lodging... where to stay? It's one of the most important decisions
you'll make and it'll shape your Cabo vacation more than most other dilemmas.
(Almost as much as deciding whether or not to drink the water!)
to the right? It's the least flattering picture we could take of the Cabo
Inn. It might not look like much, but it's something special.
You have four main
choices for lodging:
are viable, depending on your priorities.
Did you know
Cabo offers many Internet cafes
to get online? They're not the fastest connections in the world, but they
get the job done. Expect to pay about $5 for a twenty minute chunk of
If you want
to check a POP3 email box from Cabo's cafes, try Mail2Web's
free service. You don't even need to register!
in Cabo are just like their brethren everywhere else - some are great,
some are pits. You know the old saying, location, location, location?
If not, you know it now. It's the most important aspect of any resort
- some are close to town and activities while most are far from signs
of life. Do your research before choosing any of the resorts advertised
to the right!
inclusive options - If you're into not carrying cash and love
drinking booze all day long, AI is the way to go.
- Most resorts have at least one, and hot tubs are common too. Sometimes
the ocean's too cold for swimming, remember that!
- Most resorts are conveniently located along the beach. Awesome!
- Laundry, room service, concierge, activities desk, restaurants, bars...
resorts pack a wallop!
- When you're the only well in town, you can charge as much as you want
for water and other staples, like beer!
- Many resorts allow dreaded timeshare gnats to use the grounds for
unending sales pitches. I don't know about you, but I don't want to
be a mark for my entire vacation!
- Your resort might be "near" the beach and shopping, but
their definition likely differs from yours and they don't all mention
the six-lane highway between your room and the overpriced amenities
- Or more specifically, a lack thereof. What's the point in going to
Cabo if you don't truly experience it? Resorts are usually cookie-cutter
white-bread affairs. We're talkin' aqua-jazzersize action!
- Resorts can be pricey! Most of the more affordable resorts are better
relegated to the, "Glad we didn't go there!" department.
- Kids are great if you've got'em, but they can be a nuisance to non-breeders
and empty-nesters. These small humans are more likely to be found at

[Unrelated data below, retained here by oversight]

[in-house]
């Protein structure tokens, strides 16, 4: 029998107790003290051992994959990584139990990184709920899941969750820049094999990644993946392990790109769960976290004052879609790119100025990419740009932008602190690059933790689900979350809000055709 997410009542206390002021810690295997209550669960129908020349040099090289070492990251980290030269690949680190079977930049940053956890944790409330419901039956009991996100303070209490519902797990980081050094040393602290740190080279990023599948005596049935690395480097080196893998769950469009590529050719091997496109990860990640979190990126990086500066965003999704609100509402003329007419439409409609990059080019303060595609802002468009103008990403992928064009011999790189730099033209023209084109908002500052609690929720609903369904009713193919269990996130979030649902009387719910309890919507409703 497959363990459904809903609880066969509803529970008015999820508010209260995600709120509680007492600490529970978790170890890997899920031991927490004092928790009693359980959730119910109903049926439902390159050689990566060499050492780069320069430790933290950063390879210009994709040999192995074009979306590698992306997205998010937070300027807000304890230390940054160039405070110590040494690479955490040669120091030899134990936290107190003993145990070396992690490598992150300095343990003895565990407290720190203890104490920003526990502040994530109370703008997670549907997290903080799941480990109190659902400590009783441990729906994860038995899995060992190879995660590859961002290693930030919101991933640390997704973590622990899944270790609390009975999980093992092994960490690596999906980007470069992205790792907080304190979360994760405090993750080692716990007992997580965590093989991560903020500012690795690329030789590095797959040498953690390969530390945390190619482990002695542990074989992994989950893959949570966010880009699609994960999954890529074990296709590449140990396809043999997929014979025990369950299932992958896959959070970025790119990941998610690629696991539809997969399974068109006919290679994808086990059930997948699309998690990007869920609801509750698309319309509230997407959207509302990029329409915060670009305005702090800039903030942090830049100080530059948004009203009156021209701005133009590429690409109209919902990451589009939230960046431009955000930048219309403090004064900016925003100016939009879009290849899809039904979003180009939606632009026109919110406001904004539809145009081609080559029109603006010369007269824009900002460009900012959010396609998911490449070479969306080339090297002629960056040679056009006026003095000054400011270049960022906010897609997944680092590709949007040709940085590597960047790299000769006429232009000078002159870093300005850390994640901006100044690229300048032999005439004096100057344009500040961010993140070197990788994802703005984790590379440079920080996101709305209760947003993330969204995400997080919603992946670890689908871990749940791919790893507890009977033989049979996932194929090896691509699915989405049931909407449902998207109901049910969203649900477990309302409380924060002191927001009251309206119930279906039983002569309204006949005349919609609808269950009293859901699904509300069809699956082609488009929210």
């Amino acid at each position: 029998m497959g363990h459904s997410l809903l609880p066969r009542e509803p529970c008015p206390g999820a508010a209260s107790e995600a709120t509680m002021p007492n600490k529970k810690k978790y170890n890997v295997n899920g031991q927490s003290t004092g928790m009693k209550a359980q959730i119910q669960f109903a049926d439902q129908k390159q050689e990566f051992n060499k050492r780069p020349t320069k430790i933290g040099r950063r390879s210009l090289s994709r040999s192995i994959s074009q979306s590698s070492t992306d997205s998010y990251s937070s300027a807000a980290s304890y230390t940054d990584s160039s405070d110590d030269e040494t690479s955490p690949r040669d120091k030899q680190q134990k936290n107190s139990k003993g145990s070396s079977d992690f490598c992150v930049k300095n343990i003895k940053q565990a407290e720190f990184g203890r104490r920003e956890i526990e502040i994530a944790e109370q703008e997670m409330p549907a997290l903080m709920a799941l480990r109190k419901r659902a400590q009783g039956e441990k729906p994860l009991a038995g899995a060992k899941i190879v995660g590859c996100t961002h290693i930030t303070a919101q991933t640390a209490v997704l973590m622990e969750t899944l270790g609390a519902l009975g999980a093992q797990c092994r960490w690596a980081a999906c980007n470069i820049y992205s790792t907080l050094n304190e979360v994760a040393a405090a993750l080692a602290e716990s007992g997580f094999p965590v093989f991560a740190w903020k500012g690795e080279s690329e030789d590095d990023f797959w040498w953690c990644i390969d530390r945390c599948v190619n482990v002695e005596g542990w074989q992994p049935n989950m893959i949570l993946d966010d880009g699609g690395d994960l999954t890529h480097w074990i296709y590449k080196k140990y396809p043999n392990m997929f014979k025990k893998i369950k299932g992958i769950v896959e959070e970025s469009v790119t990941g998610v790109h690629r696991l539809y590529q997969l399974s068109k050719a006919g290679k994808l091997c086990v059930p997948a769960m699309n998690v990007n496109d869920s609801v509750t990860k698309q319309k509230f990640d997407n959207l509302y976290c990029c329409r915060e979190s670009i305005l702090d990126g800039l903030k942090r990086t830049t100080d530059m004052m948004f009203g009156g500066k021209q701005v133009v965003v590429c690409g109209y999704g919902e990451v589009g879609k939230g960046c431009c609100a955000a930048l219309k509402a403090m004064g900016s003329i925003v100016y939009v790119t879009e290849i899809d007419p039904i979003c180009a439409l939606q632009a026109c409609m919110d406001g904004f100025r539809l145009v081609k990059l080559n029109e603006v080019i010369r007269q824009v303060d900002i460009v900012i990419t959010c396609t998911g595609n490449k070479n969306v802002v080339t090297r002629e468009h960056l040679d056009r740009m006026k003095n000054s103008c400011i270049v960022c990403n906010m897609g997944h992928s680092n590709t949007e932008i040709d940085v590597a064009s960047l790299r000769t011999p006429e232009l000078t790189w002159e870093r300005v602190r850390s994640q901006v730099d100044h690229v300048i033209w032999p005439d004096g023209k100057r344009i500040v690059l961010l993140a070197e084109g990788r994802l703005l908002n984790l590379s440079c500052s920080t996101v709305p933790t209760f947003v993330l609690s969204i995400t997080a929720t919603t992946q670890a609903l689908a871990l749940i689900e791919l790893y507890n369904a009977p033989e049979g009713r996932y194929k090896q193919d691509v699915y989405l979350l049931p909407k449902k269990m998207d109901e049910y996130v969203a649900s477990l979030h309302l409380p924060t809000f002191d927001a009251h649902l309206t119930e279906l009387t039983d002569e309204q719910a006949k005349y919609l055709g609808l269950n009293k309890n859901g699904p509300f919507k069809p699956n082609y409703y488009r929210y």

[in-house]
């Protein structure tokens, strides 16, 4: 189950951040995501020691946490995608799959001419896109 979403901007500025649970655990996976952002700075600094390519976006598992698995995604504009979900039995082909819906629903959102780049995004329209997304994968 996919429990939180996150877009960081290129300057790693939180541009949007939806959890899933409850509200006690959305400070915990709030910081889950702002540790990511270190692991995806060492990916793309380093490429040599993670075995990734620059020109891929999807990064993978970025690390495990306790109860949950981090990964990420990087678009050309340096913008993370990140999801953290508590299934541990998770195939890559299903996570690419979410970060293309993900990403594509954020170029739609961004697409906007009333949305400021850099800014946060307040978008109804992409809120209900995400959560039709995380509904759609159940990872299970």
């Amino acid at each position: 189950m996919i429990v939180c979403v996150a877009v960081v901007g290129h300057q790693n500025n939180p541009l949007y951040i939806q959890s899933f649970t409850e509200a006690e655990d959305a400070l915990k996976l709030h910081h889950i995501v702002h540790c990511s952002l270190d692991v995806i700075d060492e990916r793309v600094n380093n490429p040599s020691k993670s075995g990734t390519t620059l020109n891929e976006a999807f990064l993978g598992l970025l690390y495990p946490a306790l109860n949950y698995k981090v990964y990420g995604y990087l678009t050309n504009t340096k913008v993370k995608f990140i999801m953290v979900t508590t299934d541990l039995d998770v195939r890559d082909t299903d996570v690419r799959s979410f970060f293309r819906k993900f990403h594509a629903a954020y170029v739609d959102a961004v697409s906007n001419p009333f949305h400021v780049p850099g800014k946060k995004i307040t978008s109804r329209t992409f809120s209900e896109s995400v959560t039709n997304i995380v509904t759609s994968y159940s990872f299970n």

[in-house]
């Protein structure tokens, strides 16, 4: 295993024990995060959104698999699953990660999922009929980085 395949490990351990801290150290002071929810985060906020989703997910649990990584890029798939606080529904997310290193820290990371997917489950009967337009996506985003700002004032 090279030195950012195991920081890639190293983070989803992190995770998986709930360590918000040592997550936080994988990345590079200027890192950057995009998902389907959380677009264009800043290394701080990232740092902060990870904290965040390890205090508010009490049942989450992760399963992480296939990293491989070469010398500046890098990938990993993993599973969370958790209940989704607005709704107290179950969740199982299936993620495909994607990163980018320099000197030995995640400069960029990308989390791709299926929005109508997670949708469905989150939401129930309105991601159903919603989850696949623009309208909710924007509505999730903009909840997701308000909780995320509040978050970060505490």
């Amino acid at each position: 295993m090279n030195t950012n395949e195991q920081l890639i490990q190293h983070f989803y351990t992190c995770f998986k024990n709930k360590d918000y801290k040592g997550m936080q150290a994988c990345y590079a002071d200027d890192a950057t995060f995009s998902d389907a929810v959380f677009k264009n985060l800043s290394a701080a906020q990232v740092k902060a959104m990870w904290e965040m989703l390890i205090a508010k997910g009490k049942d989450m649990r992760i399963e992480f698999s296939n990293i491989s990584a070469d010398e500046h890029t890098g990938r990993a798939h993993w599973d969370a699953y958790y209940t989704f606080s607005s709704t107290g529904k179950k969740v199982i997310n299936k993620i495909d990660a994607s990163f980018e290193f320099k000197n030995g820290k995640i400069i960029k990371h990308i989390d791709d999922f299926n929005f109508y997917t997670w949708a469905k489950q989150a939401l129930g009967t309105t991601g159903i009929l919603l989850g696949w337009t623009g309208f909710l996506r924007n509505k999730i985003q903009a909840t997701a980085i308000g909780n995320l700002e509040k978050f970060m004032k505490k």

resorts than your other options.
- All resorts charge about 20% in sundry tourist taxes. Your $200/night
tab quickly jumps to $240/night. That's a neat trick!
plenty of fantastic properties available by the day, week or month.
- Run around the villa in your birthday suit! Nobody's going to know!
- There's nothing like inviting a bevy of hotties back to your pad.
- Not into ceviche and tacos? Cook whatever you fancy!
- Most (but not all) rentals are far from the action. You'll need a
car or frequent taxis to truly experience what Cabo has to offer.
fees - Read that fine print with a magnifying glass! Some rentals
require excessive deposits and cleaning fees.
Even if you
don't stay in a downtown hotel you should take a tour of the options.
You'll find some pretty boring hotel rooms offered by the major chains,
but you'll also find unique rooms in mom and pop settings. Some
of them are so charming you'll want to grab a few carryout beverages and
just hang out in the lobby.
- Most city hotels are in the action. Need something to drink? Walk
next door and grab it for a few pesos.
- Though you can find cookie-cutter hotels, there's an abundance of
character-laden options. The Cabo Inn has incredible open-air rooftop
rooms replete w/ chimineas, hot tubs, plants and more!
- Decent rooms start at about $35/night in some hotels.
- Or rather, a lack thereof. Most city hotels are a short hike to the
beach and they often don't have pools. Things like room and laundry
service are similarly often lacking.
We've never owned 'em, so our knowledge is secondhand and peripheral.
Take it with a grain of salt. If you're going to vacation in the same
spot every year, a timeshare isn't a bad idea, if you've got the wherewithal.
- Once you own a timeshare you can trade your spot for properties in
out - "I already have a timeshare," is the best way to
get rid of timeshare salespeople.
- Many timeshares offer services similar to resorts.
- Location – big resort companies can afford to build their timeshares in great
locations, like beach front, and offer everything you need on site – some even
offer all-inclusive services so you don't have to worry about paying for the
extras like food and drink.
- Resales - resale/rental websites offer the properties for far less than the resorts do, because of the competitive nature of the secondary market.
- Ugh. With timeshares comes the burden of management. Maintenance fees raise almost every year.
- Guilty by association, you're contributing to the biggest pain in
the ass imaginable. (Timeshare salespeople!)
- They're not cheap.
- No diversity - Though there are exceptions, timeshares are often a cookie-cutter affair.
low on cash? No worries. Cabo's warm enough for street sleeping!
If you're feeling brave and don't mind the sand, you can always try sleeping
on the beach like our amiga to the left. Her makeshift shelter will protect
her from the sun's glaring rays in the morning and also offers some protection
from thrown projectiles.
- Expenses are minimal.
- Cabo streets can accommodate sleepers on both sides!
- Sleeping in the gutter allows unparalleled access to Cabo.
in the gutter - Room service? Nope. Bathroom? Um... no. You get